History

“Long Live My Country! Come On, Huntsmen!” – Hungary Commemorates The Fourteen Martyrs Of 6 October 1849

Today morning on Budapest’s Kossuth square in front of the Parliament building, the Hungarian national flag has been lowered with military honours in the presence of diplomatic guest and country officials, including President of the Republic János Áder and General-In-Chief of the Hungarian armed forced Tibor Benkő. On this sad autumn day Hungarian communities across the Carpathian basin and the world commemorate the thirteen martyr generals of Arad and the country’s first Prime Minister, who were all executed in 1849 as a result of the brutal reprisals that followed Hungary’s revolution and fight for independence in 1848/1849.

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The generals were captured by the Austrian army and executed to make sure that Hungary will never again rebel against the Habsburg realm. The executions were ordered by Austrian general Julius Jacob von Haynau after forces of the Habsburg Empire and Imperial Russia re-established Habsburg rule in Hungary. The 13 executed generals have come to regarded as martyrs for promoting the ideals of independence and national freedom.  Not all the generals were ethnic Hungarians; as their names show, many of them had German or Slavic roots: Károly Leiningen-Westerburg, János Damjanich, Ignác TörökLajos Aulich, Károly Vécsey, Vilmos Lázár, Arisztid Dessewffy, József Nagy-Sándor, Károly Knézich, József Schweidel, Ernő Kiss, György Láhner and Ernő Poeltenberg.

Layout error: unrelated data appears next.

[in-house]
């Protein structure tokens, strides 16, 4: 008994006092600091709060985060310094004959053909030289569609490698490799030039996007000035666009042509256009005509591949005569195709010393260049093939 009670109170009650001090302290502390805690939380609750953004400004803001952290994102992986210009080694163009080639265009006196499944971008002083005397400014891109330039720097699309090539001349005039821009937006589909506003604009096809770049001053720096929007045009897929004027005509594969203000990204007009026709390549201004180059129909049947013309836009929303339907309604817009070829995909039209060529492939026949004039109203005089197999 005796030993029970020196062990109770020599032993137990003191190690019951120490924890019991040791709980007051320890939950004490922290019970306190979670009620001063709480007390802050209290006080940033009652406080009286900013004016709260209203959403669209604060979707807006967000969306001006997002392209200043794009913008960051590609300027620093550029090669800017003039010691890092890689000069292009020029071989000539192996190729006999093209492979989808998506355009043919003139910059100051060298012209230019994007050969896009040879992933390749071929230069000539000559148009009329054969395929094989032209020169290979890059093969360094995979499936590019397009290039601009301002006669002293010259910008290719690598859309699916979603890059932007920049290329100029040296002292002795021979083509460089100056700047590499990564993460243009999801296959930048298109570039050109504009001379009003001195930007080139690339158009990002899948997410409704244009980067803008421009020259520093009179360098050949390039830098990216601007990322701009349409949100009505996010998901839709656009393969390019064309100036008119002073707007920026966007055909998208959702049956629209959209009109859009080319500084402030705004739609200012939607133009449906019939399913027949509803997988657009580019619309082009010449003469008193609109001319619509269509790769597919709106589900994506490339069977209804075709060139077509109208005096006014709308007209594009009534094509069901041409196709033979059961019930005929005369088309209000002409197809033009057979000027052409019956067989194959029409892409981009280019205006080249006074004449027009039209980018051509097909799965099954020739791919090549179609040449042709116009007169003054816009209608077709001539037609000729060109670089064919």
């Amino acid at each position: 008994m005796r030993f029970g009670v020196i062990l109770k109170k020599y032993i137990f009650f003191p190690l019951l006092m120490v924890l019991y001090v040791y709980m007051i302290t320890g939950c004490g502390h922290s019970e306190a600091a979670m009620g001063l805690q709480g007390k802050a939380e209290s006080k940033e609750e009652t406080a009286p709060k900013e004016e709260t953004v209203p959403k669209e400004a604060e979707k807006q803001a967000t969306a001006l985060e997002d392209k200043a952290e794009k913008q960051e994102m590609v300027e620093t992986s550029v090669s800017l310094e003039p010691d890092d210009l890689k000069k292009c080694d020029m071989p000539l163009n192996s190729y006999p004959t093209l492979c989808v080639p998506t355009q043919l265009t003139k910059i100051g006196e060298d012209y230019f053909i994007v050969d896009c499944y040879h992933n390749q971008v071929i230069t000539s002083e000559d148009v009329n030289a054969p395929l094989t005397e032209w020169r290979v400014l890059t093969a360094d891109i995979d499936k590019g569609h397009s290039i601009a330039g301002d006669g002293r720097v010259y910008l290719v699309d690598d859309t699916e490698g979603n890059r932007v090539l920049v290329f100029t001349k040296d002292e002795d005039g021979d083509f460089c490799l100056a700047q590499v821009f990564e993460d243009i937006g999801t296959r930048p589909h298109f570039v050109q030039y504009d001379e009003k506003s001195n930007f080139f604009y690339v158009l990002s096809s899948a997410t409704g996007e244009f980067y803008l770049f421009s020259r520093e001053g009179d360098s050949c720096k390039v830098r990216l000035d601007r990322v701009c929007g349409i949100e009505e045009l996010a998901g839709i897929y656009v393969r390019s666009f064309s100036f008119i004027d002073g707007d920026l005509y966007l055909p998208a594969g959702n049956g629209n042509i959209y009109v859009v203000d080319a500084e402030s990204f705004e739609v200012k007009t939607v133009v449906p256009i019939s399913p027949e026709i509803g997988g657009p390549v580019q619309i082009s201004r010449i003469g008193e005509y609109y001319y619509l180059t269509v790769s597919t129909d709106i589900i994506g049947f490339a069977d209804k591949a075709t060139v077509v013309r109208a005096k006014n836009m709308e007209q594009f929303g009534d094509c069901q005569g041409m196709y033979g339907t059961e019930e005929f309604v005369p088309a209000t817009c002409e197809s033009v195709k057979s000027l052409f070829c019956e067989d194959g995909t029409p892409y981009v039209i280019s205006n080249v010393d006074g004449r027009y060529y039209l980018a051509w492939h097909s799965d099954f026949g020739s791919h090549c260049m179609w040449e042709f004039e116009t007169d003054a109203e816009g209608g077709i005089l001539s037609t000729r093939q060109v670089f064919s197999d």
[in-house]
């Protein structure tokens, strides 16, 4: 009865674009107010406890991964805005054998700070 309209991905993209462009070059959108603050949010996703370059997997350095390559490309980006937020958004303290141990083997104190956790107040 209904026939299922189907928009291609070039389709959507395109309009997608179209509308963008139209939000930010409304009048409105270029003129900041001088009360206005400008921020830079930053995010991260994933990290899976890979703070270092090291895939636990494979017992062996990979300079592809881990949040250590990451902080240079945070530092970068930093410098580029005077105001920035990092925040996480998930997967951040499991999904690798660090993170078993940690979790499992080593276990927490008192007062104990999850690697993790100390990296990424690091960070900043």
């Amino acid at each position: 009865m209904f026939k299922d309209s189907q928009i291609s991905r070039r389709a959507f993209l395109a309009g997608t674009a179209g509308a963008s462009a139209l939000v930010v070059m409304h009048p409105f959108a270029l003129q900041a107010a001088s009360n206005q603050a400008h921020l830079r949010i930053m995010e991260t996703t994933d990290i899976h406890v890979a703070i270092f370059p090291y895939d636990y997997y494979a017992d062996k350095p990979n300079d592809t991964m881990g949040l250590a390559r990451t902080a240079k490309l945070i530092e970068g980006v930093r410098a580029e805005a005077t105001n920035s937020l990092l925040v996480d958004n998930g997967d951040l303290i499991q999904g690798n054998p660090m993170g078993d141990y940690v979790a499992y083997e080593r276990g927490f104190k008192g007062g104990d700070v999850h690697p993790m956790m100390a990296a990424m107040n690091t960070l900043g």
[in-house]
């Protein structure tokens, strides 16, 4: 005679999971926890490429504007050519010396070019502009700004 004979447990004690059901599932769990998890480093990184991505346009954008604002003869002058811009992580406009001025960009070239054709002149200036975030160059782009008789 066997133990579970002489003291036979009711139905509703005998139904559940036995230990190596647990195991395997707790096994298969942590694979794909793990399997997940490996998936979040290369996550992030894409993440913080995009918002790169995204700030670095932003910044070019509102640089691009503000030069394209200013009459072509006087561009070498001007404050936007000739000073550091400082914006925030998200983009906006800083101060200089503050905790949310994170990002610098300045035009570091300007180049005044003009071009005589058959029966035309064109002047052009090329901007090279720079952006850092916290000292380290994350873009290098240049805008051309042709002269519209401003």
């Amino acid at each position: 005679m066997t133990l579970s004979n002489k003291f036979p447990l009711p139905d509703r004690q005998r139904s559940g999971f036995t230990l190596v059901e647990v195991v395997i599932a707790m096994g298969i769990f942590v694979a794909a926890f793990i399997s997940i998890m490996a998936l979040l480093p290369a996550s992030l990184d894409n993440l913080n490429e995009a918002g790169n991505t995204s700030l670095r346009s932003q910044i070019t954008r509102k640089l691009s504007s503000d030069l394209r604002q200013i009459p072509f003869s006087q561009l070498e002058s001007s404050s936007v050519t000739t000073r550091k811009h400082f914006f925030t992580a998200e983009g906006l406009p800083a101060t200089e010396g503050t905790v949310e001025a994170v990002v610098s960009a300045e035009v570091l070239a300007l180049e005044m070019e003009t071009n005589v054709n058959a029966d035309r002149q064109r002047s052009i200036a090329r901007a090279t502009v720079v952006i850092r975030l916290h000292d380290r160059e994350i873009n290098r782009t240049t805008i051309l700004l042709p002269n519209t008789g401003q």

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On the same symbolic day, exactly one year after the revolution of Vienna broke out, Count Lajos Batthyány (1806–1849), the first Hungarian prime minister, was also executed in Pest in an Austrian military garrison. It was also Haynau who sentenced the first Hungarian prime minister to death. According to the contemporary reports, Lajos Batthyány knelt in front of the firing squad and shouted just before he was executed: “Long live my country! Come on, huntsmen!” The 6th of October was officially declared the “Day of National Mourning” by the Hungarian government in 2001.

via MTI